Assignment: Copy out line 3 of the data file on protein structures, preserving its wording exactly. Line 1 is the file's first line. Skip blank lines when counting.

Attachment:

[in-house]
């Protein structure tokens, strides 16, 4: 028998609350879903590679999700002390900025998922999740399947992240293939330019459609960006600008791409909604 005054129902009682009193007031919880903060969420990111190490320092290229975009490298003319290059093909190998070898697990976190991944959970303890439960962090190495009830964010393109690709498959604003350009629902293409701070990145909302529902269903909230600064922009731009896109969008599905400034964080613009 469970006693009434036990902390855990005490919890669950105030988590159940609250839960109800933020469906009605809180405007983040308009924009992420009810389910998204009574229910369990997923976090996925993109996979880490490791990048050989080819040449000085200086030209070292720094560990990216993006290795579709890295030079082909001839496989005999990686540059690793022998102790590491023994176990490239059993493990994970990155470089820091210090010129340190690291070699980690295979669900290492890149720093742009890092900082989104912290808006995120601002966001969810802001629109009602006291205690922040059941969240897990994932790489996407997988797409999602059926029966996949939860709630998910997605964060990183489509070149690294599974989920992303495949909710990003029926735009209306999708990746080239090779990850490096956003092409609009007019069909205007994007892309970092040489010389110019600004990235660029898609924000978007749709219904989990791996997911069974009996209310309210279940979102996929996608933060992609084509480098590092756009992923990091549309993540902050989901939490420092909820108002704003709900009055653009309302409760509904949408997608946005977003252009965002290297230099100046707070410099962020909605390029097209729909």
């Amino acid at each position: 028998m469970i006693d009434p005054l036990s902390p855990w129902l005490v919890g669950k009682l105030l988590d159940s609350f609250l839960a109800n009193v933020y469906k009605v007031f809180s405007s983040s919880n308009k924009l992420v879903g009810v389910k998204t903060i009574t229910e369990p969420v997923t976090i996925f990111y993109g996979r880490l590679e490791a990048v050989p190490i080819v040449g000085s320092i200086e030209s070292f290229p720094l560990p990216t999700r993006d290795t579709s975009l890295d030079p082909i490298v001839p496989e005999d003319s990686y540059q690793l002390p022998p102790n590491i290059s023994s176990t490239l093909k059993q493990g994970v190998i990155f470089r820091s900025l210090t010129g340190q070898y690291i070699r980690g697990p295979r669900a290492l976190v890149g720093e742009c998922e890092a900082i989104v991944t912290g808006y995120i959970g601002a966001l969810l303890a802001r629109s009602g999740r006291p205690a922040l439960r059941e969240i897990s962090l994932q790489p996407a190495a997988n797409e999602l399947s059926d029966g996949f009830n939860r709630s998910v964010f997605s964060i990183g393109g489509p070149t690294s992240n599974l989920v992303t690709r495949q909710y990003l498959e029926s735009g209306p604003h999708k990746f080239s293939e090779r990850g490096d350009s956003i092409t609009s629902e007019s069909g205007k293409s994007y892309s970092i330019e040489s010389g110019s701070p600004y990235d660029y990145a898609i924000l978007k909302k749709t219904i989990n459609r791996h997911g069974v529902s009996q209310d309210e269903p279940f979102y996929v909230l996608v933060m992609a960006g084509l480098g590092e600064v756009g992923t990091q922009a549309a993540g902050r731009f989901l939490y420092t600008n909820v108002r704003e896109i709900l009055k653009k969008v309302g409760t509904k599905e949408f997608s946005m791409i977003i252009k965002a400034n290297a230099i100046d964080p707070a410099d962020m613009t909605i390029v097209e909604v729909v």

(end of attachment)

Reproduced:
């Amino acid at each position: 028998m469970i006693d009434p005054l036990s902390p855990w129902l005490v919890g669950k009682l105030l988590d159940s609350f609250l839960a109800n009193v933020y469906k009605v007031f809180s405007s983040s919880n308009k924009l992420v879903g009810v389910k998204t903060i009574t229910e369990p969420v997923t976090i996925f990111y993109g996979r880490l590679e490791a990048v050989p190490i080819v040449g000085s320092i200086e030209s070292f290229p720094l560990p990216t999700r993006d290795t579709s975009l890295d030079p082909i490298v001839p496989e005999d003319s990686y540059q690793l002390p022998p102790n590491i290059s023994s176990t490239l093909k059993q493990g994970v190998i990155f470089r820091s900025l210090t010129g340190q070898y690291i070699r980690g697990p295979r669900a290492l976190v890149g720093e742009c998922e890092a900082i989104v991944t912290g808006y995120i959970g601002a966001l969810l303890a802001r629109s009602g999740r006291p205690a922040l439960r059941e969240i897990s962090l994932q790489p996407a190495a997988n797409e999602l399947s059926d029966g996949f009830n939860r709630s998910v964010f997605s964060i990183g393109g489509p070149t690294s992240n599974l989920v992303t690709r495949q909710y990003l498959e029926s735009g209306p604003h999708k990746f080239s293939e090779r990850g490096d350009s956003i092409t609009s629902e007019s069909g205007k293409s994007y892309s970092i330019e040489s010389g110019s701070p600004y990235d660029y990145a898609i924000l978007k909302k749709t219904i989990n459609r791996h997911g069974v529902s009996q209310d309210e269903p279940f979102y996929v909230l996608v933060m992609a960006g084509l480098g590092e600064v756009g992923t990091q922009a549309a993540g902050r731009f989901l939490y420092t600008n909820v108002r704003e896109i709900l009055k653009k969008v309302g409760t509904k599905e949408f997608s946005m791409i977003i252009k965002a400034n290297a230099i100046d964080p707070a410099d962020m613009t909605i390029v097209e909604v729909v």